Sept. 29, 2017
|Ty's most recent album cover
Take Segall, who is coming to Santa Fe next week. This California kid has released more than a dozen new-material studio albums over the past decade, plus a couple of singles compilations, a handful of live albums, a nine-song EP of T. Rex covers, and various side projects. That’s downright brain-boggling, considering the boy just turned thirty a few months ago. If nothing else, you have to admire his work ethic.
Segall’s ever-growing body of work includes two self-titled albums: one from 2008 on Castle Face Records (which includes his immortal “Pretty Baby, You’re So Ugly”) and one released this year on Drag City.
The Segall album of which the new one most reminds me is Slaughterhouse, a 2012 pounder released under the name Ty Segall Band. And this comparison is a mighty compliment. Slaughterhouse, which packed more guitar fire and fury (where have I heard this phrase lately?) than anything Segall’s done since, is hands-down my favorite Ty album.
|The cover of the 2008 self-titled Ty Segall album
This year’s Ty Segall comes pretty close. It’s produced by none other than Steve Albini, the Chicago-based studio guru best known for his aggressive, stripped-down sonic attack. (Think Pixies, Jesus Lizard, Nirvana’s In Utero.) Come to think about it, this record sounds more like a Steve Albini album than most of his productions I’ve heard in the past couple of decades.
The opening track, “Break a Guitar,” is a harbinger, with guitars screaming for mercy. “Thank You Mr. K” is Segall at his most rocked-out. “Freedom” starts a little soft, but it doesn’t take long for the guitars to roar. Segall’s voice in recent recordings has drifted toward Marc Bolan territory, but on the “The Only One,” it reminds me a bit of John Lennon on the verge of a primal scream, fronting Nirvana.
But not everything here is raw and rowdy. Segall is nothing if not versatile. “Orange Color Queen” starts out with folky guitars before settling into a ’70s British soft-rock groove. “Talkin’ ” features a slow, lilting, almost country melody that sounds closer to The Grateful Dead than anyone ever dreamed Segall would get. And speaking of The Dead, the 10-minute-plus “Warm Hands (Freedom Returned)” is a sprawling, constantly-changing excursion that dips into zones of punk, psychedelia, and metal. But somewhere near the halfway point, the songs seem to melt away, leaving just a quiet, noodling interplay of instruments and feedback. In the haze you can imagine the sweet-faced ghost of Jerry Garcia leading you back to the cosmic path to Terrapin Station.
The thing I love most about this album is that Ty Segall continues to amaze and surprise me. So check him out, and know if you don’t like this one, a new album likely will be here sooner than you’d think.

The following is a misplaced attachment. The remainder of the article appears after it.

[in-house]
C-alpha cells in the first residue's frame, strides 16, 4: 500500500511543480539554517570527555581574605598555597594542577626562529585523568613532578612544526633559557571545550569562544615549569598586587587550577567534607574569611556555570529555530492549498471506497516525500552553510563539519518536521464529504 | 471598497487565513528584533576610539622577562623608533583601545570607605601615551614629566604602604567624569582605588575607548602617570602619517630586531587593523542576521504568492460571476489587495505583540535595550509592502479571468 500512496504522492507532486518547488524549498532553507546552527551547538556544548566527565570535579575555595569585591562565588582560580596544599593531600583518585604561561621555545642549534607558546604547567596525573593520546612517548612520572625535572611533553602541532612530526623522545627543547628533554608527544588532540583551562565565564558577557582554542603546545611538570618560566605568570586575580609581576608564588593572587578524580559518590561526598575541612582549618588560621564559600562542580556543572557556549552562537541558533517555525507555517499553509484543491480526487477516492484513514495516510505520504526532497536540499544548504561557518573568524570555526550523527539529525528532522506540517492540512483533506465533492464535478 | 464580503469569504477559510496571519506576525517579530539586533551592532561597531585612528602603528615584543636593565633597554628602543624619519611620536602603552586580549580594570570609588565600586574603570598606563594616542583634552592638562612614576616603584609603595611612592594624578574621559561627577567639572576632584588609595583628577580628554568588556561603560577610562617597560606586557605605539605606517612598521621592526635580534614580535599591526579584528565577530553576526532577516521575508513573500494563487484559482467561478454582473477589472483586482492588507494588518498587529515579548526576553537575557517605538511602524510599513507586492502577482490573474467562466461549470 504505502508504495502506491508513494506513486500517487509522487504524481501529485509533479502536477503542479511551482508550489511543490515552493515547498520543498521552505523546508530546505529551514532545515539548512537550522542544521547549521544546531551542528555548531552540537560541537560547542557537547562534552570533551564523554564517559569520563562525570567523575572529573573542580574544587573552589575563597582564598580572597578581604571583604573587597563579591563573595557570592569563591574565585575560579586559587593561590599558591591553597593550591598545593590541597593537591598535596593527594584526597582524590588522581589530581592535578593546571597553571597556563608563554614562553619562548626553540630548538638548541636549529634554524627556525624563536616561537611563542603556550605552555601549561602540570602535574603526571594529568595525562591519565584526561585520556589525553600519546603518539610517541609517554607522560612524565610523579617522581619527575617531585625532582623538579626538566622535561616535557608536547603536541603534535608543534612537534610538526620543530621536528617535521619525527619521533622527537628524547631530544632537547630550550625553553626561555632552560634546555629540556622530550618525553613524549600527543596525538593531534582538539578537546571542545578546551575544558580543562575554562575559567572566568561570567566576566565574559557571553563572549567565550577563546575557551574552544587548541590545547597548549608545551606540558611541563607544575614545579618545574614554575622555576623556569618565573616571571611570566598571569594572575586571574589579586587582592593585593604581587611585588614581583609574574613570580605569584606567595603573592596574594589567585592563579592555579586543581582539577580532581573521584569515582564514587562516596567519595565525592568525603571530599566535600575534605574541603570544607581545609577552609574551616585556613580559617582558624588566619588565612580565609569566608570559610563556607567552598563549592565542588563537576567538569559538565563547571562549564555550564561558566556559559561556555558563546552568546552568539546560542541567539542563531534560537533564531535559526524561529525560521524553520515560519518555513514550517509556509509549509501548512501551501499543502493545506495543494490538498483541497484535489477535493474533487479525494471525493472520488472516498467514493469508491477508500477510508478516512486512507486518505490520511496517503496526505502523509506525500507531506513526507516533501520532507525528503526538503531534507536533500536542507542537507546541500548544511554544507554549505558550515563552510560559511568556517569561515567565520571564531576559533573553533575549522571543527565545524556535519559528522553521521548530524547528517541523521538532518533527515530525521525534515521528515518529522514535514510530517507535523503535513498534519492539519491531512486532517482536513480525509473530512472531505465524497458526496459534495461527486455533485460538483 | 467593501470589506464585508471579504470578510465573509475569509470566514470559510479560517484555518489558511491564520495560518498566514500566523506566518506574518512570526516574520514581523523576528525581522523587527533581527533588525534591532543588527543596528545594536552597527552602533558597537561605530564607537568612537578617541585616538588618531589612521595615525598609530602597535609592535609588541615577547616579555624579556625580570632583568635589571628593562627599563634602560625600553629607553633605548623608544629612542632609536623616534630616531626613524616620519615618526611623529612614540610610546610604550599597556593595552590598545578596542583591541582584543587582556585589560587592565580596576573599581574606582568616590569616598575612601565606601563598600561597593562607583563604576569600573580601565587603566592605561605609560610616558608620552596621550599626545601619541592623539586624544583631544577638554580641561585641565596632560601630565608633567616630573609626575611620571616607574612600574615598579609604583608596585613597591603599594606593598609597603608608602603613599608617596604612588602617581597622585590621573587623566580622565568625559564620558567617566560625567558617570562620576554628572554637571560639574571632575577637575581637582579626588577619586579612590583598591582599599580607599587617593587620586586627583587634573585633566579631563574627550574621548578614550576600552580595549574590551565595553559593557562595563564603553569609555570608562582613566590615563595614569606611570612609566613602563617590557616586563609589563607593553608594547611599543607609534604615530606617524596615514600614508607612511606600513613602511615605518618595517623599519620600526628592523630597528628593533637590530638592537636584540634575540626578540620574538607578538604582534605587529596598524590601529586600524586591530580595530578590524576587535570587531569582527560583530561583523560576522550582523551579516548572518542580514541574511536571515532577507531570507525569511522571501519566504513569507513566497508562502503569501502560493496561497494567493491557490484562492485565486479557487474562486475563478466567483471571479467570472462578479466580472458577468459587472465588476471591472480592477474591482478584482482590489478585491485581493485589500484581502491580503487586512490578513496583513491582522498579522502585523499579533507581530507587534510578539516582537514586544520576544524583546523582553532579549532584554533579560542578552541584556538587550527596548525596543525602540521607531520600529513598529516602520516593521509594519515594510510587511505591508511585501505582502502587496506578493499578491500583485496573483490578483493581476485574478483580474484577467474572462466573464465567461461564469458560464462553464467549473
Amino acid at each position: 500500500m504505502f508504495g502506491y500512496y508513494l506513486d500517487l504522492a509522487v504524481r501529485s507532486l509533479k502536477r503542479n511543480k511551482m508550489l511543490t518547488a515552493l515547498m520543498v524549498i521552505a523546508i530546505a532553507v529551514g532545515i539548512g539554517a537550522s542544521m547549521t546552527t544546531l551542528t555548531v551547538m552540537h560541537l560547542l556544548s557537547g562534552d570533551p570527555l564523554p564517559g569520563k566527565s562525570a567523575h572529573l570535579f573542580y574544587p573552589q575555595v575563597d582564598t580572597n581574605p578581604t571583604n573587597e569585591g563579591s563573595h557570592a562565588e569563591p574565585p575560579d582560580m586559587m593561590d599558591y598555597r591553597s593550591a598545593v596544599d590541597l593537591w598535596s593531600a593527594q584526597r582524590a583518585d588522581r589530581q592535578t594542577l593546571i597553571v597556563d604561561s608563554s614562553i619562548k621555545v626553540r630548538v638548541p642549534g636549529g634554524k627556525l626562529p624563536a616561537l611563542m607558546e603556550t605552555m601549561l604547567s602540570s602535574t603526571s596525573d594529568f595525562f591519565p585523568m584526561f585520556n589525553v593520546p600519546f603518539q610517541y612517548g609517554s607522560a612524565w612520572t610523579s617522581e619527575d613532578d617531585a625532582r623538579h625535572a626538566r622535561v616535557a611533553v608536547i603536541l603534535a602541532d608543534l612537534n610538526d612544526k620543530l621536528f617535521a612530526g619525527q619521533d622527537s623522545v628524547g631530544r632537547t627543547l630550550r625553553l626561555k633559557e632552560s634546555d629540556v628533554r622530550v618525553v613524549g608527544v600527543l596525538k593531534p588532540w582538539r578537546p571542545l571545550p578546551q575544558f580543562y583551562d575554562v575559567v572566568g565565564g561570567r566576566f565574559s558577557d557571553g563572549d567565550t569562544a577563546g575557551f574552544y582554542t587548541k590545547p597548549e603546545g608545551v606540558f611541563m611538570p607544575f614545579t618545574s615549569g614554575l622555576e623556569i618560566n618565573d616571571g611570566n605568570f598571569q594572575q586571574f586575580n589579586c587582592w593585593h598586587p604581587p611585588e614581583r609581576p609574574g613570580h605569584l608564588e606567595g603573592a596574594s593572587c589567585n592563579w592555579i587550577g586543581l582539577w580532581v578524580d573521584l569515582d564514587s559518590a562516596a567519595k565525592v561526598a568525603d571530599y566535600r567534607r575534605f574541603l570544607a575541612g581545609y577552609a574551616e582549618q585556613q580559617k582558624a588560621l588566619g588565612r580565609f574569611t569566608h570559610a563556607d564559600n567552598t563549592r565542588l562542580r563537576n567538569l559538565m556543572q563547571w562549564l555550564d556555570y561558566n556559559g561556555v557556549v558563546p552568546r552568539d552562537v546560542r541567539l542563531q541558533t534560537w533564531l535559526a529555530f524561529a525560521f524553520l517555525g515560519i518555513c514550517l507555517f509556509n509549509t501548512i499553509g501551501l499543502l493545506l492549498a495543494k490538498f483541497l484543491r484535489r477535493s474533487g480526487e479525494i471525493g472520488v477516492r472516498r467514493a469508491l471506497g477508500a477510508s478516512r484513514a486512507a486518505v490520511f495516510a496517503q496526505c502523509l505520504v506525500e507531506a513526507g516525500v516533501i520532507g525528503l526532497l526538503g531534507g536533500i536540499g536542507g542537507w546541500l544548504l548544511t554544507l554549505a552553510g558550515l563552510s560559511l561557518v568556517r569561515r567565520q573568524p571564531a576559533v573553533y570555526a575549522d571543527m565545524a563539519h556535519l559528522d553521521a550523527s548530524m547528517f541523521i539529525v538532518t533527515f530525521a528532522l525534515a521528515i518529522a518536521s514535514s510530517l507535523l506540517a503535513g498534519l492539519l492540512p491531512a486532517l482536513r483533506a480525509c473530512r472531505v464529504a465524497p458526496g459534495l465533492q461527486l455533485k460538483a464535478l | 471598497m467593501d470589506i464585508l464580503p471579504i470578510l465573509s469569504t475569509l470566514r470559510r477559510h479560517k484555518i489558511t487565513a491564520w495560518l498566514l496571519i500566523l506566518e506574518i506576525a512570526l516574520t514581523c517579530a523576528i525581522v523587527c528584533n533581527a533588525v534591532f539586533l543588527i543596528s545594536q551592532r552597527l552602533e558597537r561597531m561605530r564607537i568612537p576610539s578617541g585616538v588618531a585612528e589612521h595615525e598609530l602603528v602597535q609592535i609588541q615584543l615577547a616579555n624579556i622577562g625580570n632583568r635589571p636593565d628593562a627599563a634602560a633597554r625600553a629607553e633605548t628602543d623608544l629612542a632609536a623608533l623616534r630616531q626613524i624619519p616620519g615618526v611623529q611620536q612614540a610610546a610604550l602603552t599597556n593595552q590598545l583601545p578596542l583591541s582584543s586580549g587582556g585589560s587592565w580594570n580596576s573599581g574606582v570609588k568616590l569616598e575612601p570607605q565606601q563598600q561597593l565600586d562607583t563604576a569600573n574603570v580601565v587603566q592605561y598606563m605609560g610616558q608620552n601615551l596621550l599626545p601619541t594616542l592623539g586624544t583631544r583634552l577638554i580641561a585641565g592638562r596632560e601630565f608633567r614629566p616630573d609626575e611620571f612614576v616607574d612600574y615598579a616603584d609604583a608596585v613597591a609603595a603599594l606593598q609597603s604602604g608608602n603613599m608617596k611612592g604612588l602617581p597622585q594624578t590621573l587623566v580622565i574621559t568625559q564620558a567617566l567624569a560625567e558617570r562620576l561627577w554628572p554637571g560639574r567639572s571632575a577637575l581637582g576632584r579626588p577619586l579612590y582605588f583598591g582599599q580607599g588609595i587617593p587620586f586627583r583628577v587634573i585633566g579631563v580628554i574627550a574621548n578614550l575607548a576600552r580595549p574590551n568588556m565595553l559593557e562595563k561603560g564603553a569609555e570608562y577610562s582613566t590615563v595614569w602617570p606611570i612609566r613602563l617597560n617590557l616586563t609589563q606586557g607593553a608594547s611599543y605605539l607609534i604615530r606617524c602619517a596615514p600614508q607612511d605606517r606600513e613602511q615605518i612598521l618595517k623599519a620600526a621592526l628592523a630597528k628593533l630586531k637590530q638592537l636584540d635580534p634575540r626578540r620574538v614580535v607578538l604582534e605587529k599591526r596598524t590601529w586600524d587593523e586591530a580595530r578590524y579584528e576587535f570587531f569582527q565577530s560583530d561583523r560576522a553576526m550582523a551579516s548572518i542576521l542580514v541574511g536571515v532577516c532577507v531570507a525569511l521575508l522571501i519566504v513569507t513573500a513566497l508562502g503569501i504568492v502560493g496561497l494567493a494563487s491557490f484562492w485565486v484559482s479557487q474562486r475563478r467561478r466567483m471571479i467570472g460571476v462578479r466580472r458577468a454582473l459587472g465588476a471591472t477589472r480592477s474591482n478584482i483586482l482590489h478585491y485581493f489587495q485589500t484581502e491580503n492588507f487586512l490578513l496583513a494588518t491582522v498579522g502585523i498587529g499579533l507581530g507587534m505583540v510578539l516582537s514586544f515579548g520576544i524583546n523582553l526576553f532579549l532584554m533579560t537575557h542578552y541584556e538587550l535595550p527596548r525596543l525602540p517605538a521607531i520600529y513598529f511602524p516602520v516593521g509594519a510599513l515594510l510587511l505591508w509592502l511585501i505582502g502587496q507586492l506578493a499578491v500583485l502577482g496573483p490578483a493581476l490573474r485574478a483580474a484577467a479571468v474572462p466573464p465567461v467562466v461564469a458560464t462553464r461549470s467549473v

Ty Segall performs at Meow Wolf (1352 Rufina Circle). Doors open 8 p.m. on Friday, Oct. 6. Tickets are $22, $25 at the door. Opening will be Flat Worms. Sorry, kiddies, only those twenty-one or older will be admitted. (What kind of message does that send to the children? I think it’s “Kids, stay home!”) For more information, visit www.meowwolf.com or call 505-395-6369.
Thee Oh Sees. This group deserves to be mentioned in the same breath as Ty Segall when you’re talking about prolific musicians. It was only about a year ago I was marveling at their album A Weird Exits, which came right on the heels of a live album. And after Exits they released what’s basically a six-song EP, called An Odd Entrances, which included an eight-minute song called “Nervous Tech (Nah John)” which is credited to Miles Davis, based on the great jazzman’s “Go Ahead John.”
On Orc, head Oh See Dwyer seems to lean a little heavier on electronica than normal, though the basic thrust of the music is still centered on his crazy guitar. That sure is the case with the frantic first song, “The Static God,” which kicks off with rapid-fire drums and Dwyer’s guitar, which sounds as if it’s about to explode. The next track slows down only slightly, with the guitar playfully bouncing off the whizzing, fizzing keyboards (also played by Dwyer) that sound like a Martian trying to play “96 Tears.”
Some songs, like “Animated Violence” and “Drowned Beast,” are mostly heavy and sludgy, while others are lighter and almost breezy, such as “Keys to the Castle” — at least parts of it. All numbers, “Castle” included, are subject to sudden changes in tempo, tone, atmosphere, and direction. And, of course, all are subject to Dwyer’s signature yelps, followed by him trying to murder his guitar.
The most interesting tune here is “Jettisoned,” which features verses with a Motown-like melody, with Dwyer singing in his finest whispered falsetto. The verses are soft, though these are momentary lulls. You can hear Dwyer’s restrained guitar itching to attack — as it does with wild gusto in the instrumental parts.
Some videos for ya
This is the official video for "Break a Guitar."
And here's Thee Oh Sees performing "Animated Violence" live